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A bedridden young lady with hypophosphatemic rickets treated with denosumab: a case report



Hypophosphatemic rickets is associated with delayed walking, bone deformities, growth failure and physical dysfunction that can limit daily activities. Treatment consists of phosphate salts and calcitriol. We report a case that received denosumab with marked improvement in her condition.

Case presentation

A 24-year-old Yemeni female with hypophosphatemic rickets presented to an endocrinologist with severe weakness and severe pain in the extremities, she had been bedridden for the last 4 years. Bone density showed severe osteoporosis (T score of hip was − 5.0 and Z score of hip was − 5.0, T score of the spine was − 6.0 and Z score of the spine was − 6.1) so the patient was started on denosumab in addition to calcitriol and after 7months she was feeling stronger and felt she could stand assisted and was walking with assistance within 9 months and after 1.5 years of treatment she was walking unassisted.


Denosumab is an effective treatment for osteoporosis, we used it in our patient in addition to calcitriol because she had severe osteoporosis due to long standing hypophosphatemic rickets that had not been treated properly, the patient improved markedly and regained the ability to walk again after being bedridden for 4 years. It may be a drug to consider in such cases although further studies need to be done to confirm this.

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Hypophosphatemic rickets in children is revealed by delayed walking, waddling gait, leg bowing, enlarged cartilages, dental abscesses, bone pain, craniosynostosis and growth failure [1]. If undiagnosed in childhood it should be suspected if patients present with bone and/or joint pain, fractures, mineralization defects as osteomalacia, dental anomalies, hearing loss and fatigue [1, 2]. The disease may initially be misdiagnosed for vitamin D deficiency, but biochemical investigations and in some cases lack of response to vitamin D supplements usually allow the diagnosis [3]. The treatments available for these cases are phosphate and calcitriol till recently a study showed that burosumab could be used in these children with marked improvement [4]. We describe a case of hypophosphatemic rickets who was treated with cacitriol and then received denosumab for severe osteoporosis with marked improvement in her condition, and after being bedridden for 4 years she regained the ability to walk again without assistance.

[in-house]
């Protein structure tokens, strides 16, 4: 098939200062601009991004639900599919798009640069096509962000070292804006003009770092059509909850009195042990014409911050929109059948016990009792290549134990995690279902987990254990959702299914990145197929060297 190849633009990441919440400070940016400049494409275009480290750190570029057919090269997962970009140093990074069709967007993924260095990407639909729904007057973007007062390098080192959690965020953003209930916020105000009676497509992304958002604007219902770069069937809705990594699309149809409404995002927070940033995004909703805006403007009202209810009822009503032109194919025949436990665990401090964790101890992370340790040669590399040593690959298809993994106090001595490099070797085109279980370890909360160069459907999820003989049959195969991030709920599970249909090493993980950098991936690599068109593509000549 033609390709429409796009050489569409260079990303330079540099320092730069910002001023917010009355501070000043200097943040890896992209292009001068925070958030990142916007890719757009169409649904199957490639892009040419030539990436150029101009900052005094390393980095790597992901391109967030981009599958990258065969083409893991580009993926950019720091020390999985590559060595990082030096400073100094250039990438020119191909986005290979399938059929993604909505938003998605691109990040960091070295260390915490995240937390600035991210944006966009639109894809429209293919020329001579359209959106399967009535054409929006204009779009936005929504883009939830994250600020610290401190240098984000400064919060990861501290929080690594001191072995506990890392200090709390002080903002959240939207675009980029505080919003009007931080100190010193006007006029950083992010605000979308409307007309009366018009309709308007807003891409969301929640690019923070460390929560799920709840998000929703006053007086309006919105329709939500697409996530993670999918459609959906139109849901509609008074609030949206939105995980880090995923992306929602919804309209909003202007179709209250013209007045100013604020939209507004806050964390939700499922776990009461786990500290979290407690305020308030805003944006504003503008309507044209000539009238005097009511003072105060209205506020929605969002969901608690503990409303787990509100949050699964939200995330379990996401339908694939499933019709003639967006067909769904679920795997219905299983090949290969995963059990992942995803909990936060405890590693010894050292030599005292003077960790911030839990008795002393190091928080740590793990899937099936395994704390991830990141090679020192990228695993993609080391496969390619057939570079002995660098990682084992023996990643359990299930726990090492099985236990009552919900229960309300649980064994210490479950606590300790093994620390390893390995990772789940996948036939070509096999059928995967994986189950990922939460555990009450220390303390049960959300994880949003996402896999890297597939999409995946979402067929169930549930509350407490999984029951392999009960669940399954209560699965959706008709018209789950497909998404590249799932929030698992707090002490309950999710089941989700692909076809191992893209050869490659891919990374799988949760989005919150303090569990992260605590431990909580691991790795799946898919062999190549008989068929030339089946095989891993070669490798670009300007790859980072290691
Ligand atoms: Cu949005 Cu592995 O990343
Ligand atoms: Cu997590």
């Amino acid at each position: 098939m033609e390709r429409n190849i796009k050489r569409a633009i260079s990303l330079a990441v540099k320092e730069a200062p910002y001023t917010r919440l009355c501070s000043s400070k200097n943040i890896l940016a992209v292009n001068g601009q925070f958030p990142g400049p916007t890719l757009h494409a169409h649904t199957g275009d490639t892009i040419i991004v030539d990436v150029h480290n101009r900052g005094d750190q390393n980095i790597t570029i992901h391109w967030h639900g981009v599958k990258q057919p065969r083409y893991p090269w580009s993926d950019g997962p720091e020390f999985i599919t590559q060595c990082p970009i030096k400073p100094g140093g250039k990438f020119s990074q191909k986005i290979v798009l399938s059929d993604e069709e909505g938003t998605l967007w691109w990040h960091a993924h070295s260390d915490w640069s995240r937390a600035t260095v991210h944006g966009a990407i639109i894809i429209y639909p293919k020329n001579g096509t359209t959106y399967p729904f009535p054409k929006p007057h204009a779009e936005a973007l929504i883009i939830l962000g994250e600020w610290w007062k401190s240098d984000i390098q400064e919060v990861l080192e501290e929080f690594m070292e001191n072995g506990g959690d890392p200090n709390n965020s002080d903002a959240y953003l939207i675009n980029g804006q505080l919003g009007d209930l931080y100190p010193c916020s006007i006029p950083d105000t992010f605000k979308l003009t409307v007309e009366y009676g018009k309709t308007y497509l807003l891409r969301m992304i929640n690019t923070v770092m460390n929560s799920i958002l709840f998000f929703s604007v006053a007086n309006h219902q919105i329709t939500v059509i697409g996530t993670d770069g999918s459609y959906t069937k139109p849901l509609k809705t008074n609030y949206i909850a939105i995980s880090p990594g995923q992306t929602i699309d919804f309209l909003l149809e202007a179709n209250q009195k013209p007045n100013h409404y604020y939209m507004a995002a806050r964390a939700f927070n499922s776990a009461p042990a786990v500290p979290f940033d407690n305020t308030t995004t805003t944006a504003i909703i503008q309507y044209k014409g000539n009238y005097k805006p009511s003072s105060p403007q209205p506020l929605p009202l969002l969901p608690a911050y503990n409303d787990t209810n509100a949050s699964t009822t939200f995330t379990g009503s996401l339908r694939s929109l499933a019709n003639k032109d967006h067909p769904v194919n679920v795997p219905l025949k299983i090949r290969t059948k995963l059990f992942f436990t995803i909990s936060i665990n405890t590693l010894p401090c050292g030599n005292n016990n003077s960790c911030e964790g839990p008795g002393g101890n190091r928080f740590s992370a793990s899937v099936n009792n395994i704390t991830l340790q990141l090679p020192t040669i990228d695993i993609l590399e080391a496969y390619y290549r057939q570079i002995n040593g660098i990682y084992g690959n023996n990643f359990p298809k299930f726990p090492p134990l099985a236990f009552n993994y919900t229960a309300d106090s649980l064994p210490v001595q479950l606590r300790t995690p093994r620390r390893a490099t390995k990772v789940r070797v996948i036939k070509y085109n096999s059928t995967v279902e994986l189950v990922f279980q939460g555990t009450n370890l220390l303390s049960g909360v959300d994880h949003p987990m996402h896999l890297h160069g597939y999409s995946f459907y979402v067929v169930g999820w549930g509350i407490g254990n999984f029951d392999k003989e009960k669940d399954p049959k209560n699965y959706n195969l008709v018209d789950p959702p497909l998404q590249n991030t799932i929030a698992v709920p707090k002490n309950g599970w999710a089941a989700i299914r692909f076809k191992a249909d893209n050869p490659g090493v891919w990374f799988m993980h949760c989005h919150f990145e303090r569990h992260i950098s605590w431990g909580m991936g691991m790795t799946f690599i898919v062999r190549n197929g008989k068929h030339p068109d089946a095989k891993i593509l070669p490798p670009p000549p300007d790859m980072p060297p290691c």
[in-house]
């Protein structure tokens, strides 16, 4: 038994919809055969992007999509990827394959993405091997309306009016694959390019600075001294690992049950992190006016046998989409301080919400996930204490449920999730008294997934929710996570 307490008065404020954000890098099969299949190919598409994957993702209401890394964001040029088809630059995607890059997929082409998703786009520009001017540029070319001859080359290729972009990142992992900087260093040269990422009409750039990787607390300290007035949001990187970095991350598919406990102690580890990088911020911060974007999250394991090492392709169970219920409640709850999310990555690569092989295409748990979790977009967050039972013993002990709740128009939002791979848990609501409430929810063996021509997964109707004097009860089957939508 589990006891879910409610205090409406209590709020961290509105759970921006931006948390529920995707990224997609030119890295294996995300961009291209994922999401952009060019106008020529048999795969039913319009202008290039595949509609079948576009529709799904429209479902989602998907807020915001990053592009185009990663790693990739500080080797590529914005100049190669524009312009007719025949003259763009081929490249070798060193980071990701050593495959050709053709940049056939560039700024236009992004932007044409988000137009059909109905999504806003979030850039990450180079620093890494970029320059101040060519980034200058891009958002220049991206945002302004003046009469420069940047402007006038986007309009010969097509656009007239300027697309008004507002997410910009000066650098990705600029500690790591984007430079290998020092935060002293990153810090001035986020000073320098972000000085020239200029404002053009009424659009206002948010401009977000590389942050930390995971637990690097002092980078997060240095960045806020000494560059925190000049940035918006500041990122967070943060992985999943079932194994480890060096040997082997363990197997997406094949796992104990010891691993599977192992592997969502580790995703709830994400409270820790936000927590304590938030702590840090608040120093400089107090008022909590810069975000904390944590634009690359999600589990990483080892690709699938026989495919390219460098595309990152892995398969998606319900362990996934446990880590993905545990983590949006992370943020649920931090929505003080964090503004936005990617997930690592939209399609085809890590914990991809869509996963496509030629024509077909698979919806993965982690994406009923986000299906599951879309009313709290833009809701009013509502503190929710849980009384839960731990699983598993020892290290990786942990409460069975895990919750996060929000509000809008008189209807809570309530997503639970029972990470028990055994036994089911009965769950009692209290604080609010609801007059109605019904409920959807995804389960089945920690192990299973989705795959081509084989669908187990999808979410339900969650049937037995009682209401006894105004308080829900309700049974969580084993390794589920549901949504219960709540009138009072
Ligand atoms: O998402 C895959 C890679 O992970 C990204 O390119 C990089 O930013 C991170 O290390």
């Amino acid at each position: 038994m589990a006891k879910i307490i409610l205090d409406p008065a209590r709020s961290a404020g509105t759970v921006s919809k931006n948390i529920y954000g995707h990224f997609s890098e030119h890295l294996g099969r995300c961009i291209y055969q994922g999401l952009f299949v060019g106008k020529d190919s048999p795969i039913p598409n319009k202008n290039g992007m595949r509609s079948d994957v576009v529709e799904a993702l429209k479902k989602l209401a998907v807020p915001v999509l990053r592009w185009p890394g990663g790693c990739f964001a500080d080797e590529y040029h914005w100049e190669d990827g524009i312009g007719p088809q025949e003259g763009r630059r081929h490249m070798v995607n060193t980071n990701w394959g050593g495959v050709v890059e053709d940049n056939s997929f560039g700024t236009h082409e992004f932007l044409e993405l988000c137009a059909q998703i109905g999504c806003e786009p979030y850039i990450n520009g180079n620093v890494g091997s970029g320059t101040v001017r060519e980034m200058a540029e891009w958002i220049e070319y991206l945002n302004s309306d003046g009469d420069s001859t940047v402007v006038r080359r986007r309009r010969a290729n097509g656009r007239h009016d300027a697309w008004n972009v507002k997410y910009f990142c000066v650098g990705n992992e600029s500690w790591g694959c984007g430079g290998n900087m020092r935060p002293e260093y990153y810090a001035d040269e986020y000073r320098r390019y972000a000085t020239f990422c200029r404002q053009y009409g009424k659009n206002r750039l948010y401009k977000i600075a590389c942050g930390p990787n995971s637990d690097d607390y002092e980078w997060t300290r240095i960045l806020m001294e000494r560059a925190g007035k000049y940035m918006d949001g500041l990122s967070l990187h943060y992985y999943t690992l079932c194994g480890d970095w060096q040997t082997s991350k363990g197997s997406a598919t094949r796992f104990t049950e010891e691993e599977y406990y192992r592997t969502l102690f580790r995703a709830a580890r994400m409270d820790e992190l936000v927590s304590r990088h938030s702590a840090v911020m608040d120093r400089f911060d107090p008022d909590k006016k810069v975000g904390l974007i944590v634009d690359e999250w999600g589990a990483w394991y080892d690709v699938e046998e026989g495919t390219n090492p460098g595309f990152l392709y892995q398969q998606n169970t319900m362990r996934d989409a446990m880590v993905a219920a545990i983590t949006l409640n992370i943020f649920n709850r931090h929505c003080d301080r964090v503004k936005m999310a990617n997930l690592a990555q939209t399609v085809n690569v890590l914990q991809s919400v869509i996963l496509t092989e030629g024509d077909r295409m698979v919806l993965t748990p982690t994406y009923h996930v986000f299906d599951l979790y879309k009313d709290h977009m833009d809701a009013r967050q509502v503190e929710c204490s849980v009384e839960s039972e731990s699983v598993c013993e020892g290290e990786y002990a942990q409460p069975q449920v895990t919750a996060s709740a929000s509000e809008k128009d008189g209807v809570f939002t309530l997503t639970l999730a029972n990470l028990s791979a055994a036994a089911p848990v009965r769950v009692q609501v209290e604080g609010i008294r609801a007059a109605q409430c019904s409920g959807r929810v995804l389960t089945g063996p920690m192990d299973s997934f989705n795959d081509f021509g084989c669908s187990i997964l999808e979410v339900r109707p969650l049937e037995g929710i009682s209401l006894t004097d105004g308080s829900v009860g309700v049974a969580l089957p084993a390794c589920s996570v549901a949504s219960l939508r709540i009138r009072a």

Case report

A 24-year-old Yemeni female presented to the endocrinology clinic in April 2017 because of inability to walk and a long history of osteomalacia. She was unable to walk for the last 4 years with severe weakness and bone pain. She reported that for the last 2 years she was so weak that she could not turn over in bed and this was associated with pain all over her body. Her condition started as a baby as she did not walk till she was 2.5 years old. Then when she started school she stated she could walk but could never run, the family was poor and never sought medical help for her condition. She got married at a young age of 15 and became pregnant soon after that. During her pregnancy she had difficulty in walking and had pain in her legs, she needed assistance to rise from the sitting position and she was told she would need a cesarean section because she had a contracted pelvis, but she went into labor before she was able to have a cesarean section and she delivered vaginally and developed a fracture of the pubic rami during delivery.